The World’s 5 Fastest Diesels: Power Stroke Edition
Despite Ford trucks outselling those produced by GM and Ram for decades, the Power Stroke name has never had the same kind of success that the Duramax and especially the Cummins I6 enjoy at the drag strip. However, in recent years the Ford faithful have been pushing their V8 diesels to new heights. Whether it be with the ancient 7.3L, the often-hated 6.0L or the new-age, common-rail 6.7L Power Stroke, Blue Oval fans have a lot to be excited about. In the past three racing seasons alone, we’ve seen seven, eight and nine-second quarter-mile passes from a door car, a dragster, an altered and even two trucks.
So who’s the fastest? Surprisingly, it’s not a rail at the present time. Rather, it’s a ’98 Mustang packing a P-pumped (i.e. non-HEUI) 7.3L, compound turbos and 150 psi of boost. Even more surprising, three of the top five fastest quarter-mile Power Strokes in the land are HEUI-injected V8s. While a Power Stroke-powered vehicle is yet to make it into the 6s or break the 200 mph barrier, based on all the progress we’ve seen over the past decade, we aren’t ruling out the possibility. For now, enjoy this variety pack of Power Stroke profiles, each with its own unique story and parts combination.
1. Matt Kubik: 7.60 at 192.19 MPH
Thanks to the compound turbo’d, P-pumped 7.3L Power Stroke mill under the fiberglass front clip, Matt Kubik’s “Demented” ’98 Mustang has plenty of cool factor built into it. For a lot of reasons (though mainly for horsepower potential), a mechanically-injected 7.3L (vs. the oil-fired HEUI system the engine originally came with) garners a whole lot of attention. Be it in the pits, on the track or online, this car has celebrity-status among Blue Oval loyalists. In October of 2017, Kubik and his fourth-gen Mustang put up their best quarter-mile E.T. and trap speed to date with a 7.60 at 192.19 mph. According to the car’s 192 mph trap speed and 3,300-pound race weight, 1,600hp was making it to the rear slicks, despite a slipping converter.
The P-pumped, tractor-technology aboard Kubik’s Mustang comes courtesy of Hypermax Engineering, where he sourced the engine. The block is cast in compacted graphite iron for improved strength and one of Hypermax’s bed plates ensures the crankshaft never moves. Recently massaged by the mechanical injection wizards at Scheid Diesel, an inline eight-cylinder Bosch P-pump and 8.3L Cummins-derived injectors mount in a set of factory-based 7.3L heads. The sizeable sticks pour copious amounts of fuel on top of D&J Precision Machine FSR (forged steel ring) pistons. Eight forged-steel rods absorb the abuse that comes from making in excess of 2,500 lb-ft of torque and a 4.1-inch (104mm) Hypermax atmosphere turbo and a Garrett GTX5533R combine for an insane 150 psi of boost at full tilt.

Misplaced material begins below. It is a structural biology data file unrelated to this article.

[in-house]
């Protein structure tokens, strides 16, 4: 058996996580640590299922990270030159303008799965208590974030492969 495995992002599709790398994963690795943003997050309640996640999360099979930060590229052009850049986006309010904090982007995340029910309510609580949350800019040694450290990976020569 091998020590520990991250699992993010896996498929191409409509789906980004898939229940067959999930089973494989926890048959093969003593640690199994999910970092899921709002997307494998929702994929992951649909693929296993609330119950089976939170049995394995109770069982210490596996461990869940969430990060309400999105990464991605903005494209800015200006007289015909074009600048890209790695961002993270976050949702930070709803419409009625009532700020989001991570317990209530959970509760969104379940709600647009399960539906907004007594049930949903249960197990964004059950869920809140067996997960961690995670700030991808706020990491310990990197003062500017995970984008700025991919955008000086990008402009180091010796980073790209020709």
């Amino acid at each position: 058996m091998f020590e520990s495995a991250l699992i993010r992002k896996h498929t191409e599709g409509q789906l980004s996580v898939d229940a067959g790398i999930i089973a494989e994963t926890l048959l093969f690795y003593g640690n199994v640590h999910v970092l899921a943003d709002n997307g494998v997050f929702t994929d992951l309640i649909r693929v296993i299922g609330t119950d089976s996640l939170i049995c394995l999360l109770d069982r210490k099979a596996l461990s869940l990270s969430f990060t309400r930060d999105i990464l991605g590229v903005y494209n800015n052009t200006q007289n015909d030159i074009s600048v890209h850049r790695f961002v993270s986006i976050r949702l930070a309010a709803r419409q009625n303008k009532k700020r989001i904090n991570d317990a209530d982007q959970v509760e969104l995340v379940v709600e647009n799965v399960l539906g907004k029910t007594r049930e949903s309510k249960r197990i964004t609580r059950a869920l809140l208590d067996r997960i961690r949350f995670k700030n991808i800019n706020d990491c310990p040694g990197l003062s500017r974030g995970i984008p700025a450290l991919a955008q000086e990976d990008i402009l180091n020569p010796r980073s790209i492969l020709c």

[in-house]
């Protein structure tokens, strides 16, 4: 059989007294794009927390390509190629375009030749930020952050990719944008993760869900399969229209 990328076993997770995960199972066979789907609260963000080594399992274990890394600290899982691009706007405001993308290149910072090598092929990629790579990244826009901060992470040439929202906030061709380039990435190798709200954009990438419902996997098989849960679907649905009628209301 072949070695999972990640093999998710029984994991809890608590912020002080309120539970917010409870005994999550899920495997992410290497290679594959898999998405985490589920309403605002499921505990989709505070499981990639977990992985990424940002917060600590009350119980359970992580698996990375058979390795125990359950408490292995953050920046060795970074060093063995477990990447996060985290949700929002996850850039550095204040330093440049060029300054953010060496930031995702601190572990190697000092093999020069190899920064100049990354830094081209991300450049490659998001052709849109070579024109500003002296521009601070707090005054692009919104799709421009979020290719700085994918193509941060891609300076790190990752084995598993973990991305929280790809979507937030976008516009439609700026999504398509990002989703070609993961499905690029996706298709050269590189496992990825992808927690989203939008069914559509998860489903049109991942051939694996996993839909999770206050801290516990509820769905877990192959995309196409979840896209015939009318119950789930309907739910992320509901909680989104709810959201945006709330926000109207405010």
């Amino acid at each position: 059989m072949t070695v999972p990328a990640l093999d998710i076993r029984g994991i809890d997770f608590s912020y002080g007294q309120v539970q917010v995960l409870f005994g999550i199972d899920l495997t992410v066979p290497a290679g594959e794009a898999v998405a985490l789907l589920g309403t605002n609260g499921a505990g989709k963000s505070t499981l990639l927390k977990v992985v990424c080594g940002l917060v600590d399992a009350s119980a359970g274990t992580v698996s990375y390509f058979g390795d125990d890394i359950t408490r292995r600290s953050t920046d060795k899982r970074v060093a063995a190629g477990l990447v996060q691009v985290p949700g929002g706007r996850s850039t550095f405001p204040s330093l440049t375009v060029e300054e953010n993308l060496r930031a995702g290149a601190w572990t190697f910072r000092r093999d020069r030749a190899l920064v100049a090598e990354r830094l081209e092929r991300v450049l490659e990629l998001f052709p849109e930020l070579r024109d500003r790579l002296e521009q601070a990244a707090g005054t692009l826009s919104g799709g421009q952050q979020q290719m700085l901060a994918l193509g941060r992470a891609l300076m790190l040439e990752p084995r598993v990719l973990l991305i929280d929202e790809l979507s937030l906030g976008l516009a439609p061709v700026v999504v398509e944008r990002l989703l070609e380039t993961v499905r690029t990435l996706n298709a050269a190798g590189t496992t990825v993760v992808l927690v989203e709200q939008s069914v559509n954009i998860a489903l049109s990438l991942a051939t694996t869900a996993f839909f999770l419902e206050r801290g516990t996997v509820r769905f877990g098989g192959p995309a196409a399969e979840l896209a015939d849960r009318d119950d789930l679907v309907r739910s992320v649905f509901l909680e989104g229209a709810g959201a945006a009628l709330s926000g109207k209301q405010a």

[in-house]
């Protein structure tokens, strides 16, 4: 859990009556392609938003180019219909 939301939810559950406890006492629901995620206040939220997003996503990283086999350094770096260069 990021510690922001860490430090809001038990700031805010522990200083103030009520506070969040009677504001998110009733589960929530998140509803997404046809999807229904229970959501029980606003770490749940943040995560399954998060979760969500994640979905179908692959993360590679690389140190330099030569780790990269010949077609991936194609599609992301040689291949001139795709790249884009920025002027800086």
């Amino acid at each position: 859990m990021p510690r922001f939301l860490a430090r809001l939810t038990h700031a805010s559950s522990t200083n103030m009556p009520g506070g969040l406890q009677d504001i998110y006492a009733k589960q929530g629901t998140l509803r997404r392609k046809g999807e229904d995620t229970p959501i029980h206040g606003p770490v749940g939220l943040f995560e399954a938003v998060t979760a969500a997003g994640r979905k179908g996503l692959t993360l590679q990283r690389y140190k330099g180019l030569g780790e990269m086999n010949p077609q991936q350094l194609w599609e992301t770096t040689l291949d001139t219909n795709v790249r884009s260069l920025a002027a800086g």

2. Dan Snyder: 8.43 at 170.39 MPH
Tipping the scales at 2,490 pounds, Snyder Performance Engineering’s Dan Snyder only needed roughly 850rwhp to send his rail through the traps at more than 170 mph. Given the fact that the 6.7L Power Stroke it’s packing in its tube chassis is capable of making considerably more horsepower than that, his dragster is definitely capable of more. With a few more ponies and a harder launch, Snyder’s rail could literally walk into the sevens. After running an 8.43 at 170 mph in the summer of 2016 (as well as an even more promising 5.24-second eighth-mile at 140 mph), the rail has only seen sporadic race time, but we hope to see more of it next season.
Putting the almost-infinitely capable high-pressure common-rail system employed on the 6.7L Power Stroke to good use, Snyder’s engine sports dual injection pumps (a stroker CP4.2 and a stroker CP3), Exergy Performance injectors and his own engine tuning. Airflow checks in via compound turbos: a 96mm S500 BorgWarner monstrosity for the low-pressure unit and an S475 for the high-pressure charger. A full engine build features a filled block, Ontork main studs and head studs, Carrillo rods, coated Mahle pistons, a Colt cam and ported factory cylinder heads. With the rail’s two-stage Nitrous Express system activated, the engine could see as much as 150 psi of boost.
3. Brian Gray: 9.288 at 146.27 MPH